But mostly, my best advice is don’t overthink it. If the break is long, you just want to do all the things to make sure your player is as prepared as possible to get back out there to compete.”

Wet courts

 

The players need to manage their body

Players have more than a coach on their team. the Physio plays an important role in delayed matches. It can be difficult to know when the match will resume although the improvements in technology have made this a little easier and tournament officials will give at least 30 minutes warning of a match resuming. For longer delays the teams are give a “not before time” which allows them to manage their player’s body.

For shorter delays they want their player to rest but not so much that their body cools down and muscles start to stiffen.

For longer delays when the players actually leave the court they will ideally get their player to change clothes. The players will go through stretches to try to avoid their muscles stiffening as they cool down. Each time the match resumes they will go through their warm up routine as if it was the start of a new match.

 

What about the mental side of dealing with delays?

Momentum plays a huge part in tennis matches and rain delays destroy momentum. When you consider that the slightly longer break between sets can totally change momentum and many players use “tactical medical timeouts” to disrupt their opponent’s concentration and focus, a rain delay of anything from 30 minutes to a day can dramatically change the outcome of a match.

If a player was in control of the set or maybe even the match before the rain comes down it can easily shift the advantage away from the leading player. If they had chances to close out the set or the match but failed to take them it means they have a lot of mental turmoil to cope with. The longer the delay, the more time they can beat themselves up for not being able to finish the job.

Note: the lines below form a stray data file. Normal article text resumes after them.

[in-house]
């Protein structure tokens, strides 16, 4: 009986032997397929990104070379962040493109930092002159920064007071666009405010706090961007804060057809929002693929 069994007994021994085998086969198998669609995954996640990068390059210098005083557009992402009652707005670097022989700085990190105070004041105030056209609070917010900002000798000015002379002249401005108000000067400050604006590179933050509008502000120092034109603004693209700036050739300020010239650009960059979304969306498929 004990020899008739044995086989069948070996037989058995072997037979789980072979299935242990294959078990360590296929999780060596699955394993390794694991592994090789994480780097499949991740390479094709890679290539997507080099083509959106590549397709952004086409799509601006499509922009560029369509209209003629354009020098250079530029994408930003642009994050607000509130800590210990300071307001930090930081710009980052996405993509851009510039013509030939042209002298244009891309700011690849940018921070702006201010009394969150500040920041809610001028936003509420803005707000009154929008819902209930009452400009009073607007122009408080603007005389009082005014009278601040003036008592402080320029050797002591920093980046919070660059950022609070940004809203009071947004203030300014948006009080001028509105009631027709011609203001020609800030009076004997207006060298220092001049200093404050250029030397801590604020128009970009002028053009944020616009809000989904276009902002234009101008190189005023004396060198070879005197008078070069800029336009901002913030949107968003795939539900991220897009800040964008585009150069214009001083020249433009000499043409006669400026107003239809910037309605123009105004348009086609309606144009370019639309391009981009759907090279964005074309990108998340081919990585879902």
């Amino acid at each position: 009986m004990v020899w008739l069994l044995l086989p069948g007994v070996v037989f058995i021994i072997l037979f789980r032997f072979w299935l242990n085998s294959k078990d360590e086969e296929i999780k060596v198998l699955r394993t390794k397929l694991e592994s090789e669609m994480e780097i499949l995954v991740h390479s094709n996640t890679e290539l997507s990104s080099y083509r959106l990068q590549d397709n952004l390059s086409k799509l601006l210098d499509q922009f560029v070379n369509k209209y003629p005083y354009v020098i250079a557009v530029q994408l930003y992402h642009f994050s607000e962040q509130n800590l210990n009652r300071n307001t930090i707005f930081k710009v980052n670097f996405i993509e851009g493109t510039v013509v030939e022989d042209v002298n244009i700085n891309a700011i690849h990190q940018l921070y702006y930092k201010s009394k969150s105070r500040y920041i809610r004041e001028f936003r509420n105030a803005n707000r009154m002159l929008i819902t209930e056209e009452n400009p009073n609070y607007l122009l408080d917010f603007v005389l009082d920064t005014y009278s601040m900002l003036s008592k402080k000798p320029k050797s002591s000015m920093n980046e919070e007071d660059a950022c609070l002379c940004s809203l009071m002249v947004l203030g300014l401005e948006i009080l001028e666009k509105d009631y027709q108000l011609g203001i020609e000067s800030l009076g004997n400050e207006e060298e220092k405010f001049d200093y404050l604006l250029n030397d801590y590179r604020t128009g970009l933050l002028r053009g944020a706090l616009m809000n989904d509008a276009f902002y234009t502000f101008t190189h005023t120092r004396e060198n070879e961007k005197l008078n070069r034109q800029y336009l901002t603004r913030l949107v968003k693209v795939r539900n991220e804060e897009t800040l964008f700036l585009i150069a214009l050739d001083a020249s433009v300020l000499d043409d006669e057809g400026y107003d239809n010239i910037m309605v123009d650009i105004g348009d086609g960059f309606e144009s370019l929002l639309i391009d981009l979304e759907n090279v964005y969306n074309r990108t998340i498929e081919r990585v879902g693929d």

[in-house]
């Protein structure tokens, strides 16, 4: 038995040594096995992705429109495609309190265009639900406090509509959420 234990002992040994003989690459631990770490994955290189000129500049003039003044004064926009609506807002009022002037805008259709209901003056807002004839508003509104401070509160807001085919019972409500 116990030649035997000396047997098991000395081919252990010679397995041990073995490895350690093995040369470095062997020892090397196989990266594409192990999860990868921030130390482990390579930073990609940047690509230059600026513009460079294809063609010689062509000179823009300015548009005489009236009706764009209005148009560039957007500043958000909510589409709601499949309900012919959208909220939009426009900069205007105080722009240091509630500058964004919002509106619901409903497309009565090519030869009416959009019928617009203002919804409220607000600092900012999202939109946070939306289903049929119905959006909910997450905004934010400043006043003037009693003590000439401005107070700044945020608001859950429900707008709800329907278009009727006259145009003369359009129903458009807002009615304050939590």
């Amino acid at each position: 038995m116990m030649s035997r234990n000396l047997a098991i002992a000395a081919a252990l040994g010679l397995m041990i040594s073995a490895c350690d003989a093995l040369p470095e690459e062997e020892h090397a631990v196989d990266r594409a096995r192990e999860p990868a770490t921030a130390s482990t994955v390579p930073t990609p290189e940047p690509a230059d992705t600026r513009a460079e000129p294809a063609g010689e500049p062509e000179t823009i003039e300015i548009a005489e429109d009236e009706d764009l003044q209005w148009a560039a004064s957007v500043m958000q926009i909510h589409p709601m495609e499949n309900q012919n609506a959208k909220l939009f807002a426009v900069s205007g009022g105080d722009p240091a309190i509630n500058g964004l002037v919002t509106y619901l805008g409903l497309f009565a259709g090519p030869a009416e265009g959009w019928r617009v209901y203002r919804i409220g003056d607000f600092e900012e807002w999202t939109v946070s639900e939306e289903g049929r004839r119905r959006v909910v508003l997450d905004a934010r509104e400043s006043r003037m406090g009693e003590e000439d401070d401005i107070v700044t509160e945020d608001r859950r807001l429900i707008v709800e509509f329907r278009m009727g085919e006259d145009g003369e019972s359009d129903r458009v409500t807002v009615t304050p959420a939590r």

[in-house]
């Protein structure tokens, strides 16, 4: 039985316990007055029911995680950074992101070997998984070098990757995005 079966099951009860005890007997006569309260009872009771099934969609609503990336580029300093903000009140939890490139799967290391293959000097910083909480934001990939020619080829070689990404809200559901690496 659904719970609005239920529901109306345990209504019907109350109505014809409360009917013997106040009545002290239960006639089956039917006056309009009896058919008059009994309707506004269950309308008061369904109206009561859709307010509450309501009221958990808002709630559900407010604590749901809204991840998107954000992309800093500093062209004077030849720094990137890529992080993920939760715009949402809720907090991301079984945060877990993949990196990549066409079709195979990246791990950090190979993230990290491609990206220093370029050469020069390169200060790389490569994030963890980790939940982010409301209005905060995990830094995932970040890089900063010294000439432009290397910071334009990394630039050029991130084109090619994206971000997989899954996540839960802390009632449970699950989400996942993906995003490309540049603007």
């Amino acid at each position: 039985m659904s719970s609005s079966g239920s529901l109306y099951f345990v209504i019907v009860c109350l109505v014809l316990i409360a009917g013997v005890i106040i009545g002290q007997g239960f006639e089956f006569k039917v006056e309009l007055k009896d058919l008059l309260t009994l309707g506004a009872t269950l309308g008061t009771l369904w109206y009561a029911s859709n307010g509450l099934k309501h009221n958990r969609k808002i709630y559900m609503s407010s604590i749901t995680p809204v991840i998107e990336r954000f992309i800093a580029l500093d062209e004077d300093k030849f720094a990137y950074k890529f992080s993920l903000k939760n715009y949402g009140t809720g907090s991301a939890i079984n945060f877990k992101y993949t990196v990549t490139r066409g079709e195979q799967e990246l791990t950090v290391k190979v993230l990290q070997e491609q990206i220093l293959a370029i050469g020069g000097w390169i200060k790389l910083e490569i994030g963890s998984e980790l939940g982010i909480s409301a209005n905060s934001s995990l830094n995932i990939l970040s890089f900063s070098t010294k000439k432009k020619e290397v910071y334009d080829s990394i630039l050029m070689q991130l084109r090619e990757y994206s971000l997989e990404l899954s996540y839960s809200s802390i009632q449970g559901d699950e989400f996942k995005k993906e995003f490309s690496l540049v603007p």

So which players do the rain delays help?

For shorter delays the advantage should favour the players with more experience or those with the more experienced teams. However as the delay will wreck momentum it favours the player who is behind.

For longer mid match delays, again, it should be the more experienced players who know how to handle the disruption. The elite players have reached that level because of their attention to every detail of their game including the physical and mental excellence that is required. They handle delays better than the rest but the next tier of players do not tend to handle this situation as well. It is almost as if they think they are “big time Charlies” and should not have to be kept waiting.  So often we see a game resume and the lower ranked player just seems to want it more.

 

I have been trading tennis matches since 2008 and the simple fact is that unless you have some inside info from the player’s camp ( which obviously we don’t have! ) there is no certain way of knowing who will handle the delay the best. I DO know that strange shit happens after the rain clouds have gone so be careful with those trades.